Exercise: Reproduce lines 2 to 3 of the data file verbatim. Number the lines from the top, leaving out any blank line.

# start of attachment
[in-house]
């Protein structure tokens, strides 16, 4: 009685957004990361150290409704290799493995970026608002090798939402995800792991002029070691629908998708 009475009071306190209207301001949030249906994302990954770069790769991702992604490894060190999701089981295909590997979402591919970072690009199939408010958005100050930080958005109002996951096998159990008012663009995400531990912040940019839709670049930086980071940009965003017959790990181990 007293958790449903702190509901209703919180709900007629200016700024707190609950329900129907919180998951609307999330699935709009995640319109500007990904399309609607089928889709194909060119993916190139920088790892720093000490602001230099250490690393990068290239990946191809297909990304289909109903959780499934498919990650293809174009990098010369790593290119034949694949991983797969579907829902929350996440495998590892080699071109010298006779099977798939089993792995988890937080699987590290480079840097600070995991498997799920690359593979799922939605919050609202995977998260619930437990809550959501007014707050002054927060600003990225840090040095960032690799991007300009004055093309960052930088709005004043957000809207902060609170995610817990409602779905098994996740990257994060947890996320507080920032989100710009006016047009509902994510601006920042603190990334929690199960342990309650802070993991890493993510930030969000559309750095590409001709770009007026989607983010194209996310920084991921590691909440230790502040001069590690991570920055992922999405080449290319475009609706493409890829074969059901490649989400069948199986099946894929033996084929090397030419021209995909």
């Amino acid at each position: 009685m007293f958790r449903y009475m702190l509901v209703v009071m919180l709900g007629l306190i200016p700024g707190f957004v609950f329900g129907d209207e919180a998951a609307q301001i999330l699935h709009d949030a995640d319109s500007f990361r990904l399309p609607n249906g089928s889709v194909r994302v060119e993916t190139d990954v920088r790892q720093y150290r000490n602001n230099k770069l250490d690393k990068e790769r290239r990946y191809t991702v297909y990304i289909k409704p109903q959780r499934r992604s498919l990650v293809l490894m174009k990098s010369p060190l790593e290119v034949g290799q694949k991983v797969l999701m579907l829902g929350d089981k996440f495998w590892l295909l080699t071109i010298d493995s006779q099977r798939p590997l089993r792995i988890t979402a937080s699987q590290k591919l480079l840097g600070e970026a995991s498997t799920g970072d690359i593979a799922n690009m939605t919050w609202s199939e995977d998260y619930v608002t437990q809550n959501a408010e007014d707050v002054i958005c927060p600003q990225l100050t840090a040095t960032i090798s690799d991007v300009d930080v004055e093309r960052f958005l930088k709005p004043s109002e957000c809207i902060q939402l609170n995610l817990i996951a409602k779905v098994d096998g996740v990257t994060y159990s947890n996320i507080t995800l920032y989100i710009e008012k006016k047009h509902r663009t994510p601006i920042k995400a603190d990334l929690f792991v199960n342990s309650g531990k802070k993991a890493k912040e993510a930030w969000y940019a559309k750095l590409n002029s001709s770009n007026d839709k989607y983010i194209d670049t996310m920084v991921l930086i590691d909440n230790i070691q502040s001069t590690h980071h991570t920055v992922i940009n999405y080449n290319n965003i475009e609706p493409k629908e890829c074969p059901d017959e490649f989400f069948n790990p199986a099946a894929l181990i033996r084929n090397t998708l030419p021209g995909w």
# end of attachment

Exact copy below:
């Protein structure tokens, strides 16, 4: 009685957004990361150290409704290799493995970026608002090798939402995800792991002029070691629908998708 009475009071306190209207301001949030249906994302990954770069790769991702992604490894060190999701089981295909590997979402591919970072690009199939408010958005100050930080958005109002996951096998159990008012663009995400531990912040940019839709670049930086980071940009965003017959790990181990 007293958790449903702190509901209703919180709900007629200016700024707190609950329900129907919180998951609307999330699935709009995640319109500007990904399309609607089928889709194909060119993916190139920088790892720093000490602001230099250490690393990068290239990946191809297909990304289909109903959780499934498919990650293809174009990098010369790593290119034949694949991983797969579907829902929350996440495998590892080699071109010298006779099977798939089993792995988890937080699987590290480079840097600070995991498997799920690359593979799922939605919050609202995977998260619930437990809550959501007014707050002054927060600003990225840090040095960032690799991007300009004055093309960052930088709005004043957000809207902060609170995610817990409602779905098994996740990257994060947890996320507080920032989100710009006016047009509902994510601006920042603190990334929690199960342990309650802070993991890493993510930030969000559309750095590409001709770009007026989607983010194209996310920084991921590691909440230790502040001069590690991570920055992922999405080449290319475009609706493409890829074969059901490649989400069948199986099946894929033996084929090397030419021209995909």
């Amino acid at each position: 009685m007293f958790r449903y009475m702190l509901v209703v009071m919180l709900g007629l306190i200016p700024g707190f957004v609950f329900g129907d209207e919180a998951a609307q301001i999330l699935h709009d949030a995640d319109s500007f990361r990904l399309p609607n249906g089928s889709v194909r994302v060119e993916t190139d990954v920088r790892q720093y150290r000490n602001n230099k770069l250490d690393k990068e790769r290239r990946y191809t991702v297909y990304i289909k409704p109903q959780r499934r992604s498919l990650v293809l490894m174009k990098s010369p060190l790593e290119v034949g290799q694949k991983v797969l999701m579907l829902g929350d089981k996440f495998w590892l295909l080699t071109i010298d493995s006779q099977r798939p590997l089993r792995i988890t979402a937080s699987q590290k591919l480079l840097g600070e970026a995991s498997t799920g970072d690359i593979a799922n690009m939605t919050w609202s199939e995977d998260y619930v608002t437990q809550n959501a408010e007014d707050v002054i958005c927060p600003q990225l100050t840090a040095t960032i090798s690799d991007v300009d930080v004055e093309r960052f958005l930088k709005p004043s109002e957000c809207i902060q939402l609170n995610l817990i996951a409602k779905v098994d096998g996740v990257t994060y159990s947890n996320i507080t995800l920032y989100i710009e008012k006016k047009h509902r663009t994510p601006i920042k995400a603190d990334l929690f792991v199960n342990s309650g531990k802070k993991a890493k912040e993510a930030w969000y940019a559309k750095l590409n002029s001709s770009n007026d839709k989607y983010i194209d670049t996310m920084v991921l930086i590691d909440n230790i070691q502040s001069t590690h980071h991570t920055v992922i940009n999405y080449n290319n965003i475009e609706p493409k629908e890829c074969p059901d017959e490649f989400f069948n790990p199986a099946a894929l181990i033996r084929n090397t998708l030419p021209g995909w």